The State Department updated its worldwide caution alert today to incorporate new intelligence about a potential looming threat from al-Qaeda.
“The Department of State alerts U.S. citizens to the continued potential for terrorist attacks, particularly in the Middle East and North Africa, and possibly occurring in or emanating from the Arabian Peninsula. Current information suggests that al-Qa’ida and affiliated organizations continue to plan terrorist attacks both in the region and beyond, and that they may focus efforts to conduct attacks in the period between now and the end of August,” states the alert, which is good through the end of the month.
“Terrorists may elect to use a variety of means and weapons and target both official and private interests. U.S. citizens are reminded of the potential for terrorists to attack public transportation systems and other tourist infrastructure. Terrorists have targeted and attacked subway and rail systems, as well as aviation and maritime services. U.S. citizens should take every precaution to be aware of their surroundings and to adopt appropriate safety measures to protect themselves when traveling,” it continues.
“We continue to work closely with other nations on the threat from international terrorism, including from al-Qa’ida. Information is routinely shared between the U.S. and our key partners in order to disrupt terrorist plotting, identify and take action against potential operatives, and strengthen our defenses against potential threats.”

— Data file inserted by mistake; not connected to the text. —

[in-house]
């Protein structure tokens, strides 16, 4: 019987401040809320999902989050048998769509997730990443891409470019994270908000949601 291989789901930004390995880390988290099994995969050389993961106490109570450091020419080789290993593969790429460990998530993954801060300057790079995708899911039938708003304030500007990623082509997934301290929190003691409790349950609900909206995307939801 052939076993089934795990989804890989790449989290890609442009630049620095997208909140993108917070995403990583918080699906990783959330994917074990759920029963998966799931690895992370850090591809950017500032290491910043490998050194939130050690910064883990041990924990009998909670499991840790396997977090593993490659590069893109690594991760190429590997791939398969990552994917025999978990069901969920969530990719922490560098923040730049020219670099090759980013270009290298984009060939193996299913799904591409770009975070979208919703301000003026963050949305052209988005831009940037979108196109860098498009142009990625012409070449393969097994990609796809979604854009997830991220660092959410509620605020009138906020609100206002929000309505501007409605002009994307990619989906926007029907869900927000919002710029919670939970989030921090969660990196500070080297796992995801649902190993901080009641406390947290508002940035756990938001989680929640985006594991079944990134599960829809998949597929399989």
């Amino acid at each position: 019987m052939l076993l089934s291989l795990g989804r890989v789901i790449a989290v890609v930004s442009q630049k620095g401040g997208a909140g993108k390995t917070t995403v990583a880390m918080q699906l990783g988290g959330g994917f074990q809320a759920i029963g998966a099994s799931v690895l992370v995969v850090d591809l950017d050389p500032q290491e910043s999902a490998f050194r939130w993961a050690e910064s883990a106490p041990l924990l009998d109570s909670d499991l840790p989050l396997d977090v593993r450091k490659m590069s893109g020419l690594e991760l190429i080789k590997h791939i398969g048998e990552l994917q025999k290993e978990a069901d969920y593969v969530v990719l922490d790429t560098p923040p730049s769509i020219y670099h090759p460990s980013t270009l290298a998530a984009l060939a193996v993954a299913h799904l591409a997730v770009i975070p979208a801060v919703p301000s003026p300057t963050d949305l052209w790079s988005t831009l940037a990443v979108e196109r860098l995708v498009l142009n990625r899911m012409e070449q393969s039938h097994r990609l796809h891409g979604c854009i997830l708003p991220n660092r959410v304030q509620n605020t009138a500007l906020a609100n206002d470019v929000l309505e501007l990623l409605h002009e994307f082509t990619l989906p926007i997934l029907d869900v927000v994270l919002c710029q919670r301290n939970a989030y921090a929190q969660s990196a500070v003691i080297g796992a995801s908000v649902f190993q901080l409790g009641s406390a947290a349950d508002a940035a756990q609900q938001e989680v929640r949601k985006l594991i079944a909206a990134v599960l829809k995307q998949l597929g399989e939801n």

This alert is on top of the worldwide caution the State Department continually updates for travelers, and comes after the announcement that U.S. embassies across the Middle East and North Africa would temporarily close Sunday.
It also comes less than two weeks after al-Qaeda affiliate al-Shabaab claimed to have killed a veteran CIA official in a suicide bombing that hit an African Union Mission in Somalia (AMISOM) convoy in Mogadishu.
President Obama has been steadily keeping on his “al-Qaeda is on the run” message from the campaign trail, asserting that the terror group’s capability has been severely degraded.
In a May speech at the National Defense University, Obama was eager to first link Islamic terrorism solely to al-Qaeda, distance al-Qaeda from known active affiliates, then distance al-Qaeda from all recent attacks.
“Today, the core of al-Qaeda in Afghanistan and Pakistan is on a path to defeat. Their remaining operatives spend more time thinking about their own safety than plotting against us. They did not direct the attacks in Benghazi or Boston. They have not carried out a successful attack on our homeland since 9/11,” he said, calling the threat “more diffuse” with al-Qaeda affiliates such as al-Qaeda in the Arabian Peninsula.
He segmented Benghazi and the attack on the BP oil facility in Algeria as “localized threats…in which local operatives – in loose affiliation with regional networks – launch periodic attacks against Western diplomats, companies, and other soft targets, or resort to kidnapping and other criminal enterprises to fund their operations.”
“We face a real threat from radicalized individuals here in the United States,” Obama continued. “Whether it’s a shooter at a Sikh temple in Wisconsin, a plane flying into a building in Texas, or the extremists who killed 168 people at the Federal Building in Oklahoma City, America has confronted many forms of violent extremism in our history.”